The image above links to a great Twitter thread on the real advantages and laments of medieval peasant life. One major challenge with talking about medieval life is that people might mean a period at any point from the fifth to fourteenth centuries.
A link from the above mentioned Twitter thread. The medieval period in question here is the fourteenth century. The number of days worked for a medieval peasant was much less than for the urban proletariat of the nineteenth century, which is a fascinating comparison. The nineteenth century was when the fruits of the Industrial Revolutions really got going, and people had access to wonders and marvels, but the costs in human misery and environmental degradation were enormous.
From another Twitter thread. This time the subject was talking about Catholic popular fiction. The original post was Popular fiction and the Catholic Literary Renaissance at Catholic World Report, which is of a curious genre of articles that talks about popular works by Catholic authors that somehow fails to mention any of them.
When a Catholic author does get mentioned, it tends to be Gene Wolfe. However, you never hear about Tim Powers, or who is probably the most read Catholic author alive in the last 30 or 40 years, Tom Clancy. My best guess is that Wolfe allows literary types to feel OK talking about him, but they can’t bring themselves to actually mention the popular trash that people actually read.
An interesting review of a Russian series in the very uneven quality LitRPG genre. It sounds pretty different, and I’d be willing to give it a try.
Jeffro Johnson reviewed A. Merritt’s The Moon Pool in 2014 for the Castalia House blog. I like reading other thoughtful reviews of books I’ve covered here at With Both Hands. Jeffro makes some interesting connections that I didn’t see.
From the now defunct Save Versus All Wands blog, an extended reflection on differing playstyles for the game called Dungeons & Dragons. Oakes Spauling writes in terms of old versus new, which is in fact pretty close to accurate when you look at the history. The kind of game that Arneson and Gygax played was capable of being played by lots of different people for decades, while the newer style has great cultural cachet, but isn’t actually played as much.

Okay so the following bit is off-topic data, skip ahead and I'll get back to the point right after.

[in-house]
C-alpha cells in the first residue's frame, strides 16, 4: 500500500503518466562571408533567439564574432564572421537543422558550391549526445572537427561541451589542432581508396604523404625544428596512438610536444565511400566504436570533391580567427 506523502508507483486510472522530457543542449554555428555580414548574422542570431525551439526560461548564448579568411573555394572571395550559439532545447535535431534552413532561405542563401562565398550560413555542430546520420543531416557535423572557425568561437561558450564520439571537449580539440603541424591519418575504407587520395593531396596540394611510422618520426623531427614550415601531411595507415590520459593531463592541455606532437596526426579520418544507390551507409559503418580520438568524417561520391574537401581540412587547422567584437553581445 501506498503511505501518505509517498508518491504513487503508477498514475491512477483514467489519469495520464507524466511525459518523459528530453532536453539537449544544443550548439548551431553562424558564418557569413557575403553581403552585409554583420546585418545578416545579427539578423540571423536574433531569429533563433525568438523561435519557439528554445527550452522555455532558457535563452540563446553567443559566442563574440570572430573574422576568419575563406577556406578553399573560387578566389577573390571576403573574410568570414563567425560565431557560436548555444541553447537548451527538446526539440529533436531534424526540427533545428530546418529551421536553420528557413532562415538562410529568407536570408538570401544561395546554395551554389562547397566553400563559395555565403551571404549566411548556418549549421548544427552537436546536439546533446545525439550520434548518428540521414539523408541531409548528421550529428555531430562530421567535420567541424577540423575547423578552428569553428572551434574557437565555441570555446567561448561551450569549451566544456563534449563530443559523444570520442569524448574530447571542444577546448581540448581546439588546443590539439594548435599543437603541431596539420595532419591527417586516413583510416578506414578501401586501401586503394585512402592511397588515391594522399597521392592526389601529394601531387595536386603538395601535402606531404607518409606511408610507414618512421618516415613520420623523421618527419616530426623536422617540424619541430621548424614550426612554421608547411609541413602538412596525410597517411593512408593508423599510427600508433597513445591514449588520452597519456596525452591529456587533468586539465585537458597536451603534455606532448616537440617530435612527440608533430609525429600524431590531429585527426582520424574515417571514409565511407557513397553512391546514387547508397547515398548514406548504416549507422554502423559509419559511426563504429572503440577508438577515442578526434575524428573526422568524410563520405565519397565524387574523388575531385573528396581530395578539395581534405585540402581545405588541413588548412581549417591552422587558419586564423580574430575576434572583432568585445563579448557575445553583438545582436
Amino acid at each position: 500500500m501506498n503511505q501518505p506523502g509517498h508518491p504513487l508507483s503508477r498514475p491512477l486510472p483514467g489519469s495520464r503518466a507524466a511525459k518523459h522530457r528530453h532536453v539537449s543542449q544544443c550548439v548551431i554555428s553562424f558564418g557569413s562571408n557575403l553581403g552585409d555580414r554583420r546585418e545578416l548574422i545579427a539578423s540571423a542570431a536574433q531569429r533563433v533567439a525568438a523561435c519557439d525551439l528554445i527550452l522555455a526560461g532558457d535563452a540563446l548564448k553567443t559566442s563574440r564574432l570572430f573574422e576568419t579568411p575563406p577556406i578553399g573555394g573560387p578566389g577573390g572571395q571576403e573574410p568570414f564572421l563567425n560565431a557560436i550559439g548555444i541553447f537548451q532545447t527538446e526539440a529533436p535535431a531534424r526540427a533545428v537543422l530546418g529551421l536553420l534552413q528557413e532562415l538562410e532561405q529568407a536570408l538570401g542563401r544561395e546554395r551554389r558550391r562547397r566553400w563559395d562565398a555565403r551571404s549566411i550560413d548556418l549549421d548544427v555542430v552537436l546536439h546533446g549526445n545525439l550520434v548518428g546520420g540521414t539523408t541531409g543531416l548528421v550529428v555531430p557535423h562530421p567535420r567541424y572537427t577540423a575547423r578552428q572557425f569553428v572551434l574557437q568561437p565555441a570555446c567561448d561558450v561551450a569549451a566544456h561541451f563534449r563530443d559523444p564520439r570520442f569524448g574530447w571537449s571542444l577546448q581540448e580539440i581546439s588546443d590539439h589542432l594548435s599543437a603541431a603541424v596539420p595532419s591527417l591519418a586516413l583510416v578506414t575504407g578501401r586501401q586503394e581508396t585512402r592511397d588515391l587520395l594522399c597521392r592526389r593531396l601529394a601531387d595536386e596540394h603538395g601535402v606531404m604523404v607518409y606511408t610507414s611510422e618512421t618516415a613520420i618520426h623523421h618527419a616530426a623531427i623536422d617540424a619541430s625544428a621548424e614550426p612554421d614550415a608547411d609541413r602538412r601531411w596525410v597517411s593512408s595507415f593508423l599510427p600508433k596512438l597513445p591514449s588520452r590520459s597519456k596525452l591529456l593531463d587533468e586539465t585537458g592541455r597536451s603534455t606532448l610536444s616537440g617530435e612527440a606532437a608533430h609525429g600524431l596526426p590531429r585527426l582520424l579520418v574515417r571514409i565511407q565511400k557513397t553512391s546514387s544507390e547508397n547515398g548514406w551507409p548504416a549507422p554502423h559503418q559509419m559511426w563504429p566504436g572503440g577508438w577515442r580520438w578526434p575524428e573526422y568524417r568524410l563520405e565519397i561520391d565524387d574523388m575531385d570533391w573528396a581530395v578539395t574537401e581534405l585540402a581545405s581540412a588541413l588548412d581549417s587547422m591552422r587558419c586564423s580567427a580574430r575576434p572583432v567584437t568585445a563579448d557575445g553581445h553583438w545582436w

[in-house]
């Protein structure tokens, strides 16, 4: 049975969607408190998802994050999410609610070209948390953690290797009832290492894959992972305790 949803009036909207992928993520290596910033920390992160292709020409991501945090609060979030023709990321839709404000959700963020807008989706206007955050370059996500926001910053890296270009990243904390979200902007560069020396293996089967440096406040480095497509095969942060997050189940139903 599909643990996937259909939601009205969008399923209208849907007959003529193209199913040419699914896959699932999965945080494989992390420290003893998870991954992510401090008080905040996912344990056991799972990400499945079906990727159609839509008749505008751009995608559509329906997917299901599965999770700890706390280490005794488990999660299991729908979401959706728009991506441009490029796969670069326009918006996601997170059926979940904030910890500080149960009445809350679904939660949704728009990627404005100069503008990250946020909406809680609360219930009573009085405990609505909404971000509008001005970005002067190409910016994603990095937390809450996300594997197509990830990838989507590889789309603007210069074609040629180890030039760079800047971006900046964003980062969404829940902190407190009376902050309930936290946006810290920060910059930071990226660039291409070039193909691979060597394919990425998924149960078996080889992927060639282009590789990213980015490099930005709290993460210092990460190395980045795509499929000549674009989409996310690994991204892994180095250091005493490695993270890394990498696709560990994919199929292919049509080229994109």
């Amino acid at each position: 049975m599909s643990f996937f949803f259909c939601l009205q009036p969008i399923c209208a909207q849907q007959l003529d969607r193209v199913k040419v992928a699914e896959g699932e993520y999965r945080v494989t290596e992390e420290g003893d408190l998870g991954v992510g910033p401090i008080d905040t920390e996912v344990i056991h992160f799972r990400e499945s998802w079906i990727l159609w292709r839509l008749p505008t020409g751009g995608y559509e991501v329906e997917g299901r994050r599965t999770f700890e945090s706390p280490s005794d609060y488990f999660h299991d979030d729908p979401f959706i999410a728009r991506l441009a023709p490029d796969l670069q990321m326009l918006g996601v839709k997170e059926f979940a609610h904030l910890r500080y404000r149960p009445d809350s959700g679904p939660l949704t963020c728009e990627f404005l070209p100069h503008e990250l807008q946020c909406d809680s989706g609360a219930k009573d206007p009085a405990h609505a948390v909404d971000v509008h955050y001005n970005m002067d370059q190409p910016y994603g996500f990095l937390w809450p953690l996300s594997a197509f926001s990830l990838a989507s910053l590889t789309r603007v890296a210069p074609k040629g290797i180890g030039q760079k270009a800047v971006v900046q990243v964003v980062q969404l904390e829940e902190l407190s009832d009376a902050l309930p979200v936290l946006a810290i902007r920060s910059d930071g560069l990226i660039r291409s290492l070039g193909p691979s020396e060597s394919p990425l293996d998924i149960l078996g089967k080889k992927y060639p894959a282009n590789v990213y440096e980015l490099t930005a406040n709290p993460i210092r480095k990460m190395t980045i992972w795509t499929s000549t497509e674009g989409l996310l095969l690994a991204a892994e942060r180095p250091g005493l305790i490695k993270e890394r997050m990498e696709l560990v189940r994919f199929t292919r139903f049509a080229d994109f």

However, the discussion gets bogged down in terminological debates, as some of the elements in new style play, a focus on storytelling and playacting, were present in the old style as well. However, Jeffro’s work in particular has gotten at many of the elements that further differentiate old versus new style play, especially the miniature wargaming context that the original players all shared.
Lots of my favorite authors cheerfully ignore the bookstore genre conventions about differences between fantasy and science fiction. Sadly, I think that D&Ds success actually in part caused the collapse of some of the popular literature it was in part based on. There was also a big component of cranks imposing their preferences on a sprawling and inventive mess of low art.
This has ended up being a very D&D heavy linkfest, but Oakes Spaulding has a great selection of top posts at Save Versus All Wands. They led me to this post by Jeffo Johnson on complaints about his book on Appendix N. [Amazon affiliate link]
There is a thread connecting the complaints Jeffro documents in this blog post with the attitudes JD Cowan noted in his long series on the baleful influence of the fans of science fiction.
One of the complaints about Jeffo’s book does at least some interesting things to say about Chainmail, Braunstein, and Blackmoor. Understanding that context along with the pre-80s fantasy of Appendix N
Romans in a D&D world. What else could I say?